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Ozone Air Pollution Could Harm Women’s Fertility

Many urban and suburban areas have high levels of ground-level ozone, an air pollutant that can adversely affect lung and heart health. New research in mice suggests breathing high levels of ozone could also affect women’s ability to conceive.

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EMBARGOED

A reporter's PressPass is required to access this story until the embargo expires on 1-Apr-2015 1:00 PM EDT

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Prenatal Exposure to Common Air Pollutants Linked to Cognitive and Behavioral Impairment

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Researchers have found a powerful relationship between prenatal polycyclic aromatic hydrocarbon (PAH) exposure and disturbances in parts of the brain that support information processing and behavioral control.

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Food Additive Could Serve as a Safer, More Environmentally Friendly Antifreeze

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The sweet taste and smell of antifreeze tempts children and animals to drink the poisonous substance, resulting in thousands of accidental poisonings in the United States every year. But today researchers will describe a new, nontoxic product based on a common food additive that could address this health issue and help the environment at the same time.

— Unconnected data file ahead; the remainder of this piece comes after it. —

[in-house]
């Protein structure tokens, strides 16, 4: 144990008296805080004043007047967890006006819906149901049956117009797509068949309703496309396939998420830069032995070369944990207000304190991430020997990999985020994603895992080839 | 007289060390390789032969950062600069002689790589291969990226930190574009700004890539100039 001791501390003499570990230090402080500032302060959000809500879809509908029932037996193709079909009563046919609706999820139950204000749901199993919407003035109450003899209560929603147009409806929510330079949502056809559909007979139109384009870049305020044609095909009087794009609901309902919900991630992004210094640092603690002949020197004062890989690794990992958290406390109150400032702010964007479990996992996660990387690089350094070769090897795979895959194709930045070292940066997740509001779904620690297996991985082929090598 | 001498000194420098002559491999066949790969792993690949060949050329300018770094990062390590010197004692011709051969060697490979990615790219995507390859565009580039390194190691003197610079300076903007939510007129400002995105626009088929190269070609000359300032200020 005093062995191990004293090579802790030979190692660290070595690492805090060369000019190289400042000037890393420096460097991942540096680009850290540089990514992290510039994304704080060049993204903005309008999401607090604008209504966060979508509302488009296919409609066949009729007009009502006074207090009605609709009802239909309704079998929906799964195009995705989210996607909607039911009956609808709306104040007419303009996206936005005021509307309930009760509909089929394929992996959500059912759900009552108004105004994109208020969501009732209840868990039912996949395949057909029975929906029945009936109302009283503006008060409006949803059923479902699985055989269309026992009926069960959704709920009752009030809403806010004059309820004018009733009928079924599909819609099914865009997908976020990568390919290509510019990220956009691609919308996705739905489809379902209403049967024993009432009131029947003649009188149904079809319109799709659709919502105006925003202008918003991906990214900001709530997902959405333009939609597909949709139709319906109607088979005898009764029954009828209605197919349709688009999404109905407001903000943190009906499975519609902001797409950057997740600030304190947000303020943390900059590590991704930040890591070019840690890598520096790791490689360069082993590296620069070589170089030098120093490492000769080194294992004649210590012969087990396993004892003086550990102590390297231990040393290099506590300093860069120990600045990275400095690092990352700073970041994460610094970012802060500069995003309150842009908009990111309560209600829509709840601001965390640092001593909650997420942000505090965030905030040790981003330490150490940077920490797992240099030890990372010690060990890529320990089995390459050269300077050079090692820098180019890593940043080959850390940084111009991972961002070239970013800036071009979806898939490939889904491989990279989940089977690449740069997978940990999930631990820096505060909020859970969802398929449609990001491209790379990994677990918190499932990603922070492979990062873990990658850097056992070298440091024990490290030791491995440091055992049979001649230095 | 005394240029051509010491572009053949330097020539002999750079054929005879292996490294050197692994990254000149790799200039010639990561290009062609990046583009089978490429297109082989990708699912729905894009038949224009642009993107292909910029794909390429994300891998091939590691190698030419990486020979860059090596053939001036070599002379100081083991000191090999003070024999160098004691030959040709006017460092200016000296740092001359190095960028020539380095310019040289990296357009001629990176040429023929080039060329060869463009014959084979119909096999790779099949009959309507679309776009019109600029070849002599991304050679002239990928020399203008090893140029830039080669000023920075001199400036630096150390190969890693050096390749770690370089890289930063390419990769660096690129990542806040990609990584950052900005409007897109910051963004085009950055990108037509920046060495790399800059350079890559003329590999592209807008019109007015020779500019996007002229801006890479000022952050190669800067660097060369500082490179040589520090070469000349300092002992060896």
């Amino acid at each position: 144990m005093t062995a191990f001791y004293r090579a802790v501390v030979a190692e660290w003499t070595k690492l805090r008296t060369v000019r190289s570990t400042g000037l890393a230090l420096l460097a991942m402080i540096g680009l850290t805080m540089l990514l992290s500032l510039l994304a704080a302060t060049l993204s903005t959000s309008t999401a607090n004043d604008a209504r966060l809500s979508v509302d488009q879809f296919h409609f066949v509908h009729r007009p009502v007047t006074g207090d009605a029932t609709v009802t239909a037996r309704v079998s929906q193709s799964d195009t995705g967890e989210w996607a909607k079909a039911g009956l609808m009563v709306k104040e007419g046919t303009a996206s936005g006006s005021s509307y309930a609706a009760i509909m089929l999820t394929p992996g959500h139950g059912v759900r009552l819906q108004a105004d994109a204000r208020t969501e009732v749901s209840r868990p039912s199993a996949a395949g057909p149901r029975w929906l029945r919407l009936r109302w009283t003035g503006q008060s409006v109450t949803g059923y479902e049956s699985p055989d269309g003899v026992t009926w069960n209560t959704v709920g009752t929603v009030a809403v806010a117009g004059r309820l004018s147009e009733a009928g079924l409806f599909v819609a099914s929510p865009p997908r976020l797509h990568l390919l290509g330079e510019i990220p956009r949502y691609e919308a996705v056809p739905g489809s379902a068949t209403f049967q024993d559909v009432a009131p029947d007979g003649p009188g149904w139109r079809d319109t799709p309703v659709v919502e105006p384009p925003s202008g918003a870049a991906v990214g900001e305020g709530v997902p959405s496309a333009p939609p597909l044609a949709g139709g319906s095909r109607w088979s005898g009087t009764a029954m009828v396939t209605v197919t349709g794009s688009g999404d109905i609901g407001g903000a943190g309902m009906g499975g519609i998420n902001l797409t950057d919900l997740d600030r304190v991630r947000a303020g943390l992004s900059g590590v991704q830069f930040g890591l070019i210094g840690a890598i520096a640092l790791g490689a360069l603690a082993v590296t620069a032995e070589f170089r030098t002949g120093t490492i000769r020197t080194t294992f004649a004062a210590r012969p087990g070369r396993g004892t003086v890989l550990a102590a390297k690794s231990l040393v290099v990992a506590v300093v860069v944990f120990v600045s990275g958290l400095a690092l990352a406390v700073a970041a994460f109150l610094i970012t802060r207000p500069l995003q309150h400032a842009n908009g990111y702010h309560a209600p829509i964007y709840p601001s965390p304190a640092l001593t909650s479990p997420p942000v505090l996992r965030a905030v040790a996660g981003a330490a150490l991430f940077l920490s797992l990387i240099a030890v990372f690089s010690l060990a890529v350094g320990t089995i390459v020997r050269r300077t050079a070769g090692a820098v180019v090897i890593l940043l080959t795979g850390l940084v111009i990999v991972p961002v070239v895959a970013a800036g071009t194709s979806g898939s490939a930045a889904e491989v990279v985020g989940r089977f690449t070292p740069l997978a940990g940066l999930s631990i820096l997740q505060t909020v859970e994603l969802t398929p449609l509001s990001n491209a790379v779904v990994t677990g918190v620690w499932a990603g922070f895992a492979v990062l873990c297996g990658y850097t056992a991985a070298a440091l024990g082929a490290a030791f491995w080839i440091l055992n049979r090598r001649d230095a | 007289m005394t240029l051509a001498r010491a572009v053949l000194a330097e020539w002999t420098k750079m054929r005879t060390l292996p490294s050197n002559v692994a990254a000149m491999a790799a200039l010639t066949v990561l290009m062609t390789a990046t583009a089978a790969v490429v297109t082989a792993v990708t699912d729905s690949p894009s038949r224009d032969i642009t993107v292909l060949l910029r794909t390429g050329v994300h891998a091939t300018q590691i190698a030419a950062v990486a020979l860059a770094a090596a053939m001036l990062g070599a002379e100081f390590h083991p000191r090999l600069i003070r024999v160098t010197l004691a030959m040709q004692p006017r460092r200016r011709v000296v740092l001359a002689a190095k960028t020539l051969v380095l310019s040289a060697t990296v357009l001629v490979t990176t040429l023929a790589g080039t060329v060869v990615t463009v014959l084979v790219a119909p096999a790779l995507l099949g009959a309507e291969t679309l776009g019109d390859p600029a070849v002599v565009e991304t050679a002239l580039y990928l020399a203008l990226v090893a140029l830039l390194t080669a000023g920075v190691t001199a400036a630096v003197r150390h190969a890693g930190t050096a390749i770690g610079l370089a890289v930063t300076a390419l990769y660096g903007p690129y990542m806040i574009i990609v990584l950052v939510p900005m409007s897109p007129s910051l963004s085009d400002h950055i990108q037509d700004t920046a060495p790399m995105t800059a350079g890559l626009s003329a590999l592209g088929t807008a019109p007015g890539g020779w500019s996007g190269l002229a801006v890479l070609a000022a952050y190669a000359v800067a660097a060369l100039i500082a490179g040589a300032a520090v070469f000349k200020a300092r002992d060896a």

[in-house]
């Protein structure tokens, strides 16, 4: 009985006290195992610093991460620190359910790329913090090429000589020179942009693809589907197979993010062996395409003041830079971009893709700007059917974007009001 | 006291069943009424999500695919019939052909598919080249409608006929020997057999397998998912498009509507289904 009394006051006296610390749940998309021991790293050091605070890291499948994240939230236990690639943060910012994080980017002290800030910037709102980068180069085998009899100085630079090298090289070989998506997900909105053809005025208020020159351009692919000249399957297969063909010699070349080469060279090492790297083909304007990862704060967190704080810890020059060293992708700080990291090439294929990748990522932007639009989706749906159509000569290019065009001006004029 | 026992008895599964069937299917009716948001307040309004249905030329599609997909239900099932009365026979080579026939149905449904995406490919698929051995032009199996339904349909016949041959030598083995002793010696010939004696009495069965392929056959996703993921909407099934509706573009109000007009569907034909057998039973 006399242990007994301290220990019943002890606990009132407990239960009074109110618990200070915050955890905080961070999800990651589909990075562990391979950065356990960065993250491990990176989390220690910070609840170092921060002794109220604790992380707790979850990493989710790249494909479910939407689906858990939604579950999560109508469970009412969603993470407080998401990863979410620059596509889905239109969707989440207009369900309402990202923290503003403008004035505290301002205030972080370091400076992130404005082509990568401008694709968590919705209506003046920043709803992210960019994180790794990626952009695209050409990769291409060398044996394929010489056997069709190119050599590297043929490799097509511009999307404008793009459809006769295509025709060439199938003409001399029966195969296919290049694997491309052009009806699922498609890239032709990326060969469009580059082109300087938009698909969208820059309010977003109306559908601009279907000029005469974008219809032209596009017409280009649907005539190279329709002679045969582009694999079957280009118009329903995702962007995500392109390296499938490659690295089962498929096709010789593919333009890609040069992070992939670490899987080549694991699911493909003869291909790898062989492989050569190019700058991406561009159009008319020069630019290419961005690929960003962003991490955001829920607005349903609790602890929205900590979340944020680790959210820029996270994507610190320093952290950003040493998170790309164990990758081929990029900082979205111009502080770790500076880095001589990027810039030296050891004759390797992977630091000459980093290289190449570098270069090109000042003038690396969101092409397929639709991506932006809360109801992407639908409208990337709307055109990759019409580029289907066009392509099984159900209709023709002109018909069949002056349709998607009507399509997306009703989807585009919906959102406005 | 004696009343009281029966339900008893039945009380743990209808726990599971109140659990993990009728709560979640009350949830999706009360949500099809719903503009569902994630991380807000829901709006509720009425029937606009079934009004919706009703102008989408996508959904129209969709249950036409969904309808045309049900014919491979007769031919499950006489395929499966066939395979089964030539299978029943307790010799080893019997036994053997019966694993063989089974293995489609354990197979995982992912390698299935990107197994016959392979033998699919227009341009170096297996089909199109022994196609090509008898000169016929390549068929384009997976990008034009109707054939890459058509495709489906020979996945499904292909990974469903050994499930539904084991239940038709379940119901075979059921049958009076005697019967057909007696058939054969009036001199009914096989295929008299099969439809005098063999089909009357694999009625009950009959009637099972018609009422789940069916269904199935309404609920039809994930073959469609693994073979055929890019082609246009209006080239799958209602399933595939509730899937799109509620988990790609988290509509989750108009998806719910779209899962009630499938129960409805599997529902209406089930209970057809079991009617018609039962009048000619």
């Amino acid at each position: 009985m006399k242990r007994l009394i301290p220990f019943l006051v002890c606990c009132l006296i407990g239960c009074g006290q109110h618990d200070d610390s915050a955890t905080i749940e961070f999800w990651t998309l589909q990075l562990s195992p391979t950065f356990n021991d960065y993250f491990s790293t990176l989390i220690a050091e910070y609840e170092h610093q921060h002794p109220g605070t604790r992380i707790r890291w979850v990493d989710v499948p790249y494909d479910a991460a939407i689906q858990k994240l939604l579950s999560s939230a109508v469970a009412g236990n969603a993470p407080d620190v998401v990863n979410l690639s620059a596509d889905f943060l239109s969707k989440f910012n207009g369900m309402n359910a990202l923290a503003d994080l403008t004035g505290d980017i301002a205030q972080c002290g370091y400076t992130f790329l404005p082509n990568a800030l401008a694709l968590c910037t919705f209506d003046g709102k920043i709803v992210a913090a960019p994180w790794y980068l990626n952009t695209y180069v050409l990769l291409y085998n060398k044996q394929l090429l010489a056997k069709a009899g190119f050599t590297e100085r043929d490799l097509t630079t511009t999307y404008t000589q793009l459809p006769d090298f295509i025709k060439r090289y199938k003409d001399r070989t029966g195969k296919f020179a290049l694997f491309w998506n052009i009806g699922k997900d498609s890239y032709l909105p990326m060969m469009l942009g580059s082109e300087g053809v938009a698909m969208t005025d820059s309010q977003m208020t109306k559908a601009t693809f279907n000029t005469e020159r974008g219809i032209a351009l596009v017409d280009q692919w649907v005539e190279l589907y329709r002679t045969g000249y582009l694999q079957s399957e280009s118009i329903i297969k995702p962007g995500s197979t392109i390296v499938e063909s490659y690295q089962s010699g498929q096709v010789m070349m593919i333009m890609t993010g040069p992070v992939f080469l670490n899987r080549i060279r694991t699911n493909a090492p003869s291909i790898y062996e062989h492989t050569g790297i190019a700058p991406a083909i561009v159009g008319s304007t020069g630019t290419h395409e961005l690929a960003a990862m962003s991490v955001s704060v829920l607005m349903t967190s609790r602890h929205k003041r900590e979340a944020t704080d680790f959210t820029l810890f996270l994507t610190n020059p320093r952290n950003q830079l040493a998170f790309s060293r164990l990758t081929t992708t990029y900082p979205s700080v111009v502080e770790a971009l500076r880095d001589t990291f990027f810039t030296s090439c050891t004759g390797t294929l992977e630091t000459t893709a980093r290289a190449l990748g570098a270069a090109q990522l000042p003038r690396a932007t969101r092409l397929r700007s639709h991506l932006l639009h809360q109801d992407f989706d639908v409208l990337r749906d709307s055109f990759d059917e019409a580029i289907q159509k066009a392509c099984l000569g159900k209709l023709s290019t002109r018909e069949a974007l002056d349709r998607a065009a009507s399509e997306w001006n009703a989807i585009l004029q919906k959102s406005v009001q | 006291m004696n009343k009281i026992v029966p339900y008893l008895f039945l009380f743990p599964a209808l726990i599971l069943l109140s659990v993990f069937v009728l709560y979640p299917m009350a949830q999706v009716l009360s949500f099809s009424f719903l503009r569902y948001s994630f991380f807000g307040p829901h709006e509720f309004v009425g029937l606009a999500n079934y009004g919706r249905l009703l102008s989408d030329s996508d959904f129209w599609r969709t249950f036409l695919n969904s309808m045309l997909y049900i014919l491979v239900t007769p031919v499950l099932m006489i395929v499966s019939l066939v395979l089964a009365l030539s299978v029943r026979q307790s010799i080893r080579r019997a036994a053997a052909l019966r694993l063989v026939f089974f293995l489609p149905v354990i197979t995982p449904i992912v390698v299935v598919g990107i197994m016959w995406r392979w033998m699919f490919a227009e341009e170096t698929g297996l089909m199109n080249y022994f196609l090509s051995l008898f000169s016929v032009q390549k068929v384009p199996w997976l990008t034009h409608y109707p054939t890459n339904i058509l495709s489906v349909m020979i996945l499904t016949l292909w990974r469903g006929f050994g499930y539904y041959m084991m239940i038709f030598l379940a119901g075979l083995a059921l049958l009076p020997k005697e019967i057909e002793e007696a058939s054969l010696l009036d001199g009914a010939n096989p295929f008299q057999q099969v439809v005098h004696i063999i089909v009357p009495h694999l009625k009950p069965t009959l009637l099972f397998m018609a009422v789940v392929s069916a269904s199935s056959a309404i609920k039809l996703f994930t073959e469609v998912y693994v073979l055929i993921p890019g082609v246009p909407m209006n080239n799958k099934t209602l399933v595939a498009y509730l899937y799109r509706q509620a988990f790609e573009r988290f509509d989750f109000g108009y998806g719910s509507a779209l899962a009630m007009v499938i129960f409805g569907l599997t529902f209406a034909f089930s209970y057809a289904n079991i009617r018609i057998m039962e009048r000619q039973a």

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Manganese Speeds Up Honey Bees

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The industrial metal manganese, once scarce, is now ubiquitous in our environment. New work suggests that it addles honey bees, which often act as sentinel species for environmental contaminants, even at levels considered safe for humans.

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@GWpublichealth Dean @drlynngoldman can comment on #SCOTUS Mercury & Air Toxics Standards Case

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Air Pollutants Could Boost Potency of Common Airborne Allergens

A pair of air pollutants linked to climate change could also be major contributors to the unparalleled rise in the number of people sneezing, sniffling and wheezing during allergy season. The gases, nitrogen dioxide and ground-level ozone, appear to provoke chemical changes in certain airborne allergens that may increase their potency. That, in combination with changes in global climate could help explain why allergies are becoming more common.

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Chlorine Use in Sewage Treatment Could Promote Antibiotic Resistance

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Chlorine, a disinfectant used in most wastewater treatment plants, may be failing to eliminate pharmaceuticals from wastes. As a result, trace levels get discharged from the treatment plants into waterways. Now, scientists are reporting that chlorine treatment may encourage the formation of new, unknown antibiotics that could enter the environment, potentially contributing to the problem of antibiotic resistance. They will present the research at the 249th National Meeting & Exposition of the American Chemical Society.

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Expert Can Discuss Senate Bill Banning Microbeads to Help Save the Oceans

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Pollution Levels Linked to Stroke-Related Narrowing of Arteries

Air pollution has been linked to a dangerous narrowing of neck arteries that occurs prior to strokes, according to researchers at NYU Langone Medical Center.